Kiddo and I love movies. We seem to love oldies most and British ones best, but usually almost any well-made movie, like almost any well-written book, makes us all gooey with anticipatory excitement. Continue reading “The Somewhat Historical, Retro, Inspiring Movie Project! (SHRIMP!)”
With stress on the word “family”…it has been three years since the three of us have traveled together! Adrian boarded at the vet’s while we were away, and was terribly missed but is now happily home with us again. Continue reading “Family Trip to Boston”
Kiddo’s world history learning has been nothing short of sporadic over the years. So far, for world history, we have relied on audiobooks, graphic novels (ala Larry Gonick), documentaries, history of scientific inventions and scientist biographies, miscellaneous historical literature, a child-led project or two and numerous dinner-table discussions.
This year, thanks to sale prices, I was able to grab this Teaching Company World History course for high schoolers by Prof. Linwood Thompson. It is very much a survey course and I don’t intend for us to go into too much depth since he’s already experienced some age appropriate depth in the past. And while history is an interest, it is not yet his passion. Treading lightly is therefore, my best bet.
The following are multimedia resources (fun websites, interactive maps where available and related documentaries) that correlate with the Teaching Company course. Experience has shown that when everything is planned ahead of time and links are easily available, we’ll be more likely to actually use what we buy. 🙂 So here we go with another list! (Ha, of course, who am I kidding…I’m also addicted to list-making!)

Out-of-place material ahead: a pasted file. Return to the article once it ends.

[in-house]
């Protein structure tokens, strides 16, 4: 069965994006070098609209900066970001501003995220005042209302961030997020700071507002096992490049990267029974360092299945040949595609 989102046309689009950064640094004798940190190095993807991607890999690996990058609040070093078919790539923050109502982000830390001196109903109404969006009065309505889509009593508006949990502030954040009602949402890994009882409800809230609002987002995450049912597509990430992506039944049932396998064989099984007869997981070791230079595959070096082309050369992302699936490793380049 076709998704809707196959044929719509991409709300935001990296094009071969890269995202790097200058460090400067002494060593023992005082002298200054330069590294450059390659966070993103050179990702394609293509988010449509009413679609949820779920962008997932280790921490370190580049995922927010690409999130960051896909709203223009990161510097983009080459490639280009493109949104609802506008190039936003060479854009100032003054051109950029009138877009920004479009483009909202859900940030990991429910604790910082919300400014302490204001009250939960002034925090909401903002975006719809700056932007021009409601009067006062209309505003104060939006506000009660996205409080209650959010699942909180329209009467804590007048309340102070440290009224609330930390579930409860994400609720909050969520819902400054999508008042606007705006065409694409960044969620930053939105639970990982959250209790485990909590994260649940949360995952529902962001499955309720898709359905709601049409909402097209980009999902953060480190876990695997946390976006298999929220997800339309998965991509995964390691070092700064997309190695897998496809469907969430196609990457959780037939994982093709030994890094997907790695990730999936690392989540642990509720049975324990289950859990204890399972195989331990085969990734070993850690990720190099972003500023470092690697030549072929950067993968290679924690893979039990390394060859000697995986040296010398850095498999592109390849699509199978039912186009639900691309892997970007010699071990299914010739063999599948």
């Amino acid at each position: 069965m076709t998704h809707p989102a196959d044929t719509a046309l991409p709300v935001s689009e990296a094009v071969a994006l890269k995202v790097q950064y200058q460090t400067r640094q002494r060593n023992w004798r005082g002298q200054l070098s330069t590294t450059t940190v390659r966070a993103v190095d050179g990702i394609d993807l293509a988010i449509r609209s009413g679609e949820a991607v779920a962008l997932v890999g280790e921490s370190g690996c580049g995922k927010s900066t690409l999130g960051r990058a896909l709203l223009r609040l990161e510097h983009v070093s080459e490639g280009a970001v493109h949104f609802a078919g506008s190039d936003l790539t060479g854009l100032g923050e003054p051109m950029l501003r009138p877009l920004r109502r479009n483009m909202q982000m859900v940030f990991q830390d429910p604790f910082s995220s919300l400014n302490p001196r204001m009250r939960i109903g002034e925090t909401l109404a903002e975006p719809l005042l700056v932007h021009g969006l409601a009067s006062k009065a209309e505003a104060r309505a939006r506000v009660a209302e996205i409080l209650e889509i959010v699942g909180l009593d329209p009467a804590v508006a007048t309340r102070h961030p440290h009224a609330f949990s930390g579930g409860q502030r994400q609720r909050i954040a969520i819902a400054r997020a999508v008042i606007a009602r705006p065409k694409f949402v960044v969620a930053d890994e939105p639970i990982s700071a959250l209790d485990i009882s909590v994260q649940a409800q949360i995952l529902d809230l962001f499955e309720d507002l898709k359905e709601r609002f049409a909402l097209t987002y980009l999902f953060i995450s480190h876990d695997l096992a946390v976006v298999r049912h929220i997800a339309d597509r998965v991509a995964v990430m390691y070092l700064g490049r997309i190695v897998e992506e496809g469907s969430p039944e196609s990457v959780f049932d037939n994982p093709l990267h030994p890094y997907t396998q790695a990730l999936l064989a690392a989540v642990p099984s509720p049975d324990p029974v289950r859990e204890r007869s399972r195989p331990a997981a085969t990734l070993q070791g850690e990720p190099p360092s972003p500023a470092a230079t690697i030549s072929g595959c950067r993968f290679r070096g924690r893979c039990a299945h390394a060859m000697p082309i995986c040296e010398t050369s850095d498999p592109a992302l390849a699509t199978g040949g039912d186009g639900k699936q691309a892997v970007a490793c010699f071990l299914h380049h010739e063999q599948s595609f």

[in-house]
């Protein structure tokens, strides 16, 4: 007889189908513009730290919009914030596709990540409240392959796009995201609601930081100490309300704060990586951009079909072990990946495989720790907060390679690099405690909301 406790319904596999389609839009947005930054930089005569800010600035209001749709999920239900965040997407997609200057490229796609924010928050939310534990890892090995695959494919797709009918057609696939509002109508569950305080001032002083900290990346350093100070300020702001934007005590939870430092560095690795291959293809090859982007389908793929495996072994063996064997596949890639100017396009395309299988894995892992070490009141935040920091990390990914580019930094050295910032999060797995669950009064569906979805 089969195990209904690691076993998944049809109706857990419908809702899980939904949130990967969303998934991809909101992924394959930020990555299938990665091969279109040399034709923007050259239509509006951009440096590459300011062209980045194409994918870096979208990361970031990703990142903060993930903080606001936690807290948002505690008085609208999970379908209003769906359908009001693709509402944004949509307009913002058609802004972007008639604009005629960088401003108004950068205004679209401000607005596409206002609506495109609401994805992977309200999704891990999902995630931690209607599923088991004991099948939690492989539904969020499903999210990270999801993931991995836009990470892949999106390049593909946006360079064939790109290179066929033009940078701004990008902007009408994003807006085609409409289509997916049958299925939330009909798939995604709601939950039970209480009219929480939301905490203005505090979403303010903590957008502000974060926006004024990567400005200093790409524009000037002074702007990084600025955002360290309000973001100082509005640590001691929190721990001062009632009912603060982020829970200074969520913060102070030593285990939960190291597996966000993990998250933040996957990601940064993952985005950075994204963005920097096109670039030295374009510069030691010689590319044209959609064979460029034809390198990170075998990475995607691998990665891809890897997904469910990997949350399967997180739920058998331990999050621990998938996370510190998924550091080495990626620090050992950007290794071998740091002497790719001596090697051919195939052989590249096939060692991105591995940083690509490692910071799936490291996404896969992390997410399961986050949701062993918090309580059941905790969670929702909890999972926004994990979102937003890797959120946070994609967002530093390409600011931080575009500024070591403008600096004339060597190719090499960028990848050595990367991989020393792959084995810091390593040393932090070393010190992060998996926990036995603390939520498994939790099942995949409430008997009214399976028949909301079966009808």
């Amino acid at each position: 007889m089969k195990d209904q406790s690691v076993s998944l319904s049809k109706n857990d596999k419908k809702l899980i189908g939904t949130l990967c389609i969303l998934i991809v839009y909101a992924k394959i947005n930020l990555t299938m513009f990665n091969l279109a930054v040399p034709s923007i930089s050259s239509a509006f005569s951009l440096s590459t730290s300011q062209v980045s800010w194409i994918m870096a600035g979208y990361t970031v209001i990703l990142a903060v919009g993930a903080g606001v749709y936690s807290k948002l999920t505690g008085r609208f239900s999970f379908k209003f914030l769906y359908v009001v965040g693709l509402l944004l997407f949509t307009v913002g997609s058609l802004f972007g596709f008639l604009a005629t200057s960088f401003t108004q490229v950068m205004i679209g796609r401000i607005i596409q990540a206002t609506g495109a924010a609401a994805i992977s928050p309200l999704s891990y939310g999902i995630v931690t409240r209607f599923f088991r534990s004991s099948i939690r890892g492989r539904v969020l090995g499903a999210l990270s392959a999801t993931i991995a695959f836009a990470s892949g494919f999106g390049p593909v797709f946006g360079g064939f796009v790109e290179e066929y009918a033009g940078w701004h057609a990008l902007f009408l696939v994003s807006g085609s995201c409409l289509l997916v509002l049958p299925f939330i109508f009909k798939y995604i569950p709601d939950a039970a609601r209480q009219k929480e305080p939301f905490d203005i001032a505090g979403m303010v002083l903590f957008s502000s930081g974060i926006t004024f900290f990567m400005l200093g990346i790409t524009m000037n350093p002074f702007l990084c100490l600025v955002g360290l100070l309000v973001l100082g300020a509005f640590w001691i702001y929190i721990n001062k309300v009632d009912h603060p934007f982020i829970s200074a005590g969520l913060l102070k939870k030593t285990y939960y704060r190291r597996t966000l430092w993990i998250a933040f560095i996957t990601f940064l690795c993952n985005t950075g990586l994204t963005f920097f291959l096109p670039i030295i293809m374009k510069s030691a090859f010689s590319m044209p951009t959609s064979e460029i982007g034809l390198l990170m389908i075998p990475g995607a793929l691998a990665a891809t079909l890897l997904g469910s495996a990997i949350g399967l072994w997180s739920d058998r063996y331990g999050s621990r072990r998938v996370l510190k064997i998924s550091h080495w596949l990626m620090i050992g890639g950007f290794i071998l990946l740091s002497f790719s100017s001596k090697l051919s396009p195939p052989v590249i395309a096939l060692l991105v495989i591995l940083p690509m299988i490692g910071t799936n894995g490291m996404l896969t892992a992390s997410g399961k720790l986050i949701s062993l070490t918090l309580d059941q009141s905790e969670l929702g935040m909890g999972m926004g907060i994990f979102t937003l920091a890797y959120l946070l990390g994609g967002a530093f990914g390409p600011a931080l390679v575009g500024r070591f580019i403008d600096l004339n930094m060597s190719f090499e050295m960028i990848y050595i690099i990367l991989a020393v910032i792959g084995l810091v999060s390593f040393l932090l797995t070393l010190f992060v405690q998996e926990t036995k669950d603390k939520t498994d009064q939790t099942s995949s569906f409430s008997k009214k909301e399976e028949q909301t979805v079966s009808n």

Note: Several links lead to YouTube videos and I should warn you that I’ve heard horror stories about hacked YouTube links. I‘m also using this list as a catch-all bookmarking spot without actually checking to see whether each one truly fits our purpose. I will weed out bad links that don’t do what they say they do. So until I get to watching them all, if you would like to use this list, please preview or supervise the viewing with your kids to prevent unpleasant surprises. Also, kiddo is almost past the stage of disliking violence in movies. Please be aware of possibly violent and other possibly inappropriate scenes if viewing with sensitive children.
I will be adding more links to this list and including comments where possible as I find them and we view them so please stay tuned!
- Civilizations of the Fertile Crescent: Mesopotamia (interactive map), The Kings: From Babylon to Baghdad (YouTube) (part 1 of 10) — violent scenes alert!, East To West (Netflix)
- Egypt—The Gift of the Nile: Egypt: Engineering an Empire (YouTube) and also available for instant viewing on Netflix, Egypt: Rediscovering a Lost World (YouTube parts 1 and 2 of 4 only)
- Early India and China: An interactive ancient civilizations map
- The Ancient Greeks: BBC schools site on Ancient Greeks
- Ancient Rome: BBC schools site on an Ancient Roman death scene
- The Growth of Christianity: How Christianity Spread Throughout the Roman Empire (YouTube)